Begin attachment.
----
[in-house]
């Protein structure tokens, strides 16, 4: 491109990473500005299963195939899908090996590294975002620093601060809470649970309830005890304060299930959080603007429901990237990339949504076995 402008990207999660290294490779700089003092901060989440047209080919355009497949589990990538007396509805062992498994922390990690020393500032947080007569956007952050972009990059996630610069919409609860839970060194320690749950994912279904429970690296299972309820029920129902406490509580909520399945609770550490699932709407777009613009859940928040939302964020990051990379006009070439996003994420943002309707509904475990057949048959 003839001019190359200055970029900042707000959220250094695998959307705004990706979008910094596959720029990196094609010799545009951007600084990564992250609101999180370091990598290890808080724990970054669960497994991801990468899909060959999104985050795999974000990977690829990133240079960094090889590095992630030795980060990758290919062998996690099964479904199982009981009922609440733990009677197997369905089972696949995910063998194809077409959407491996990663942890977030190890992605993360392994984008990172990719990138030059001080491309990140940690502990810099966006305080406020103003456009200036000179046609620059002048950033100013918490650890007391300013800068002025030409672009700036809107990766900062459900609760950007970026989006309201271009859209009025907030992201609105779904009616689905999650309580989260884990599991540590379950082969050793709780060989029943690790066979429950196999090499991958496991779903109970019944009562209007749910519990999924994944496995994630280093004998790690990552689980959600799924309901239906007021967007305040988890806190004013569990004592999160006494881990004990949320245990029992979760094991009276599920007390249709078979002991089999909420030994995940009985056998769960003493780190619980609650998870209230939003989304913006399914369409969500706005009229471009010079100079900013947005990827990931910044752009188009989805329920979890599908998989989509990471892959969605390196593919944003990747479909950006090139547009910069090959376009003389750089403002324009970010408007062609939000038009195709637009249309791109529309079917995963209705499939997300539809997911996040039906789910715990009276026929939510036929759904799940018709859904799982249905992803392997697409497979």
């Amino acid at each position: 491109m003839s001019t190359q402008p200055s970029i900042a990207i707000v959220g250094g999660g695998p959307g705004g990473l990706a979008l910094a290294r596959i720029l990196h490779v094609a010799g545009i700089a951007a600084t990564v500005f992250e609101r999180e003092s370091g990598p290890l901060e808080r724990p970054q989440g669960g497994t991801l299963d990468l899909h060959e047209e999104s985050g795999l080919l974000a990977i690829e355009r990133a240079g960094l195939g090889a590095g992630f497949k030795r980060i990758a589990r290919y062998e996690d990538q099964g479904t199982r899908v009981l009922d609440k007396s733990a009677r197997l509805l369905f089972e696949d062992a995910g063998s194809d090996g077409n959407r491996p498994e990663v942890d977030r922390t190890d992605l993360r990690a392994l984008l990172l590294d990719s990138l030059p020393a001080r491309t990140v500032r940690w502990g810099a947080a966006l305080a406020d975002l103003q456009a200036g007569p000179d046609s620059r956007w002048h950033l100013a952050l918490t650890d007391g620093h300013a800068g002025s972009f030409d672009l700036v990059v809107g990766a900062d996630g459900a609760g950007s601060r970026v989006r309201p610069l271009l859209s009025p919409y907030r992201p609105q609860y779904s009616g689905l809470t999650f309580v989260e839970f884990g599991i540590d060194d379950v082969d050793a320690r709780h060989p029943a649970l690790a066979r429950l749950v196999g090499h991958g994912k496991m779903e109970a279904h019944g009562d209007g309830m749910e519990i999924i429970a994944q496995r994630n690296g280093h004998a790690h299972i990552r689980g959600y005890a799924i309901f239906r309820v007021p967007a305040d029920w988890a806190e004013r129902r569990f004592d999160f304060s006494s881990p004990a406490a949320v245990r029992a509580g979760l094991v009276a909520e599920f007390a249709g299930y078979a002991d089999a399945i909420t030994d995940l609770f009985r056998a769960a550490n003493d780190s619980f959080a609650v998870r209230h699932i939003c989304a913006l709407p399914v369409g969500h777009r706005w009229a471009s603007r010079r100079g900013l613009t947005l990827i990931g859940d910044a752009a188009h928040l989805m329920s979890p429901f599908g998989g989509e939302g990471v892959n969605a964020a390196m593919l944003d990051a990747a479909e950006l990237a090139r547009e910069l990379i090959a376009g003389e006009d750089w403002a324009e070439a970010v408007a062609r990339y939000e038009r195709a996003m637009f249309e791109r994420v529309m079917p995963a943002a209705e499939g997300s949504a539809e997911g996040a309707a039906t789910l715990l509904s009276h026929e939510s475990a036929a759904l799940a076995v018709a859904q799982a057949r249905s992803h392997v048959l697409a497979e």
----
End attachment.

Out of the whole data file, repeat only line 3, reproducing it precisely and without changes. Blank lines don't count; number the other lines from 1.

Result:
């Amino acid at each position: 491109m003839s001019t190359q402008p200055s970029i900042a990207i707000v959220g250094g999660g695998p959307g705004g990473l990706a979008l910094a290294r596959i720029l990196h490779v094609a010799g545009i700089a951007a600084t990564v500005f992250e609101r999180e003092s370091g990598p290890l901060e808080r724990p970054q989440g669960g497994t991801l299963d990468l899909h060959e047209e999104s985050g795999l080919l974000a990977i690829e355009r990133a240079g960094l195939g090889a590095g992630f497949k030795r980060i990758a589990r290919y062998e996690d990538q099964g479904t199982r899908v009981l009922d609440k007396s733990a009677r197997l509805l369905f089972e696949d062992a995910g063998s194809d090996g077409n959407r491996p498994e990663v942890d977030r922390t190890d992605l993360r990690a392994l984008l990172l590294d990719s990138l030059p020393a001080r491309t990140v500032r940690w502990g810099a947080a966006l305080a406020d975002l103003q456009a200036g007569p000179d046609s620059r956007w002048h950033l100013a952050l918490t650890d007391g620093h300013a800068g002025s972009f030409d672009l700036v990059v809107g990766a900062d996630g459900a609760g950007s601060r970026v989006r309201p610069l271009l859209s009025p919409y907030r992201p609105q609860y779904s009616g689905l809470t999650f309580v989260e839970f884990g599991i540590d060194d379950v082969d050793a320690r709780h060989p029943a649970l690790a066979r429950l749950v196999g090499h991958g994912k496991m779903e109970a279904h019944g009562d209007g309830m749910e519990i999924i429970a994944q496995r994630n690296g280093h004998a790690h299972i990552r689980g959600y005890a799924i309901f239906r309820v007021p967007a305040d029920w988890a806190e004013r129902r569990f004592d999160f304060s006494s881990p004990a406490a949320v245990r029992a509580g979760l094991v009276a909520e599920f007390a249709g299930y078979a002991d089999a399945i909420t030994d995940l609770f009985r056998a769960a550490n003493d780190s619980f959080a609650v998870r209230h699932i939003c989304a913006l709407p399914v369409g969500h777009r706005w009229a471009s603007r010079r100079g900013l613009t947005l990827i990931g859940d910044a752009a188009h928040l989805m329920s979890p429901f599908g998989g989509e939302g990471v892959n969605a964020a390196m593919l944003d990051a990747a479909e950006l990237a090139r547009e910069l990379i090959a376009g003389e006009d750089w403002a324009e070439a970010v408007a062609r990339y939000e038009r195709a996003m637009f249309e791109r994420v529309m079917p995963a943002a209705e499939g997300s949504a539809e997911g996040a309707a039906t789910l715990l509904s009276h026929e939510s475990a036929a759904l799940a076995v018709a859904q799982a057949r249905s992803h392997v048959l697409a497979e």